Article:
A Diagnosis of Edwards Syndrome and How it Grew Into a Mission – EWE Foundation

Photo Credit - EWE Foundation

Today, there are more than 7,000 “rare” diseases in the United States. Unfortunately, many of these diseases are defined as “incompatible with life” and when a child is born with one, the medical community does not offer many resources for these families or much hope for their outcome.

In the case of Sarita and Kareem Edwards, whose son Elijah Wayne was born with Trisomy 18, one of these rare diseases, they were discharged from the hospital after the delivery with no directions or medical plans for sustaining his fragile life other than to prepare for his death.

Connecting With The Edwards Family and Their Mission

Recently, Christine Matus, founding partner of The Matus Law Group and staunch special needs advocate, connected with the Edwards family to talk to them about their foundation, The E.We Foundation, a 501(c)(3) healthcare advocacy organization supporting families affected by Edwards Syndrome as well as other special needs families.

What is Edwards Syndrome?

Edwards Syndrome, or Trisomy 18, is a rare, genetic chromosome abnormality that is caused by an error in the body’s cellular division in utero. In the case of Trisomy 18, an extra pair of chromosome 18 is the result.

It is associated with many abnormalities throughout the body and can lead to slow growth in utero, low birth weight, heart defects, and other organ abnormalities. 1 in 5,000 babies are born with Edwards Syndrome, most of them female. Medical literature indicates that only five to ten percent of children with Trisomy 18 live past their first year.

The Beginning

Sarita and Kareem Edwards got their Trisomy 18 prenatal diagnosis at twenty-two weeks of pregnancy by way of ultrasound. At that time, there were very few resources for them to get information and understand their options. There was little in the way of support or information and they leaned on each other for strength. Sarita left her corporate career in healthcare operations to care for Elijah. After two years into their journey, they felt they could offer others information and resources that they wished they had in the beginning. It was because of this that they decided to form The E.WE Foundation to help other families in their position get good information and a solid support system.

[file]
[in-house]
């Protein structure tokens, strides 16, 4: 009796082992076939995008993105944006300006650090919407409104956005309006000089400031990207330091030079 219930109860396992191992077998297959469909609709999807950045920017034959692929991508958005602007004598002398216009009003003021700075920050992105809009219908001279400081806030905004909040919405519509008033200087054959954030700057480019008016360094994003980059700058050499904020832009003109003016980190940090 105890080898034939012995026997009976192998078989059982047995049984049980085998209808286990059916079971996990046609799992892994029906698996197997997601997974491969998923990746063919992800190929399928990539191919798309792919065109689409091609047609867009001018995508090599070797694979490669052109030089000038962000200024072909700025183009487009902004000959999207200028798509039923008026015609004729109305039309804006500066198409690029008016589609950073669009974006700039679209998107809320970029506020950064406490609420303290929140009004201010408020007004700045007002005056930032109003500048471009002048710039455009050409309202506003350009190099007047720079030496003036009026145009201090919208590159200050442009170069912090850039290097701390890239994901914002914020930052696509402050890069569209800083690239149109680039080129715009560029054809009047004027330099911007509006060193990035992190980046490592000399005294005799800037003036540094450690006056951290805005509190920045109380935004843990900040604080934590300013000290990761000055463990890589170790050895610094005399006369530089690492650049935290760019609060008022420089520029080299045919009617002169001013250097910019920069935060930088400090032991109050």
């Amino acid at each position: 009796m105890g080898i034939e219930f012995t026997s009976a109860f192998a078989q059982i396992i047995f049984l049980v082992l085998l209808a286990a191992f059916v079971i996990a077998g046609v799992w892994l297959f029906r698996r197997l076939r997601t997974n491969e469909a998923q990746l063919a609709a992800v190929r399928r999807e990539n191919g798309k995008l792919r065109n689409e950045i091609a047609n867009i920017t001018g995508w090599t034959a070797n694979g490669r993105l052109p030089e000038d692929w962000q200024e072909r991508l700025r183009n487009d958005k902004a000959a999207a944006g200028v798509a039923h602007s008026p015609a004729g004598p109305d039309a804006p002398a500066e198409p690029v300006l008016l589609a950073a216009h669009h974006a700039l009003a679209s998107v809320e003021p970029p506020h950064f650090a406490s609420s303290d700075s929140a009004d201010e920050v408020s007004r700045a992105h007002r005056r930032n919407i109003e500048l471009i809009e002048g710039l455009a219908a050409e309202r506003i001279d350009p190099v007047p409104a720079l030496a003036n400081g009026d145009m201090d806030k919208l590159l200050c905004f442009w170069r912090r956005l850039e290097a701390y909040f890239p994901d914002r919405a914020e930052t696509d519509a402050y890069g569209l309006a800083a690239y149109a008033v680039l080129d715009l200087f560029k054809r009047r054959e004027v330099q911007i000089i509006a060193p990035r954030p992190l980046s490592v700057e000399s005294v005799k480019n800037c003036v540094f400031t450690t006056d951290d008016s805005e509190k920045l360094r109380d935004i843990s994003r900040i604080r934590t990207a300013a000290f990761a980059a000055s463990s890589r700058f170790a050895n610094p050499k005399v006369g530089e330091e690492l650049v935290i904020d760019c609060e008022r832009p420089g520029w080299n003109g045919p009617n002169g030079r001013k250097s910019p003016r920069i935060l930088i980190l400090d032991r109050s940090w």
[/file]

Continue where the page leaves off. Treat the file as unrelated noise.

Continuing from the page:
Because Edwards Syndrome was considered a terminal illness and there was no known cure or treatment, they first wanted to offer financial and bereavement and emotional support to those families who were faced with a potential immediate end-of-life scenario.

But they also wanted to change the way the medical establishment handled the illness and the expectancy for outcomes since Elijah was growing and thriving. When they first got the diagnosis of their son’s illness, they expected the worst based on the information they were given. Now, through their own experiences, they understood that these children could survive and thrive and they wanted to offer this more hopeful information and support to others.

The Foundation Evolves

The E.WE Foundation is growing and evolving. It has become a broad-based advocacy and educational platform for many kinds of special needs families.

Because they were offered little in the way of hope, the Edwards want to raise awareness to offer better outcomes for other families who find themselves in similar situations. Now, into their second year, they hope to be partnering with school districts and other organizations in the future to advance new causes surrounding special needs children. If you would like more information on The E.WE Foundation and Edwards Syndrome, visit their website at https://theewefoundation.org/.

At The Matus Law Group, we are a team of special needs lawyers in New Jersey who advocate for the rights of families who are struggling with issues surrounding their special needs family members. For more information, please call (732) 785-4453

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Christine Matus

Christine Matus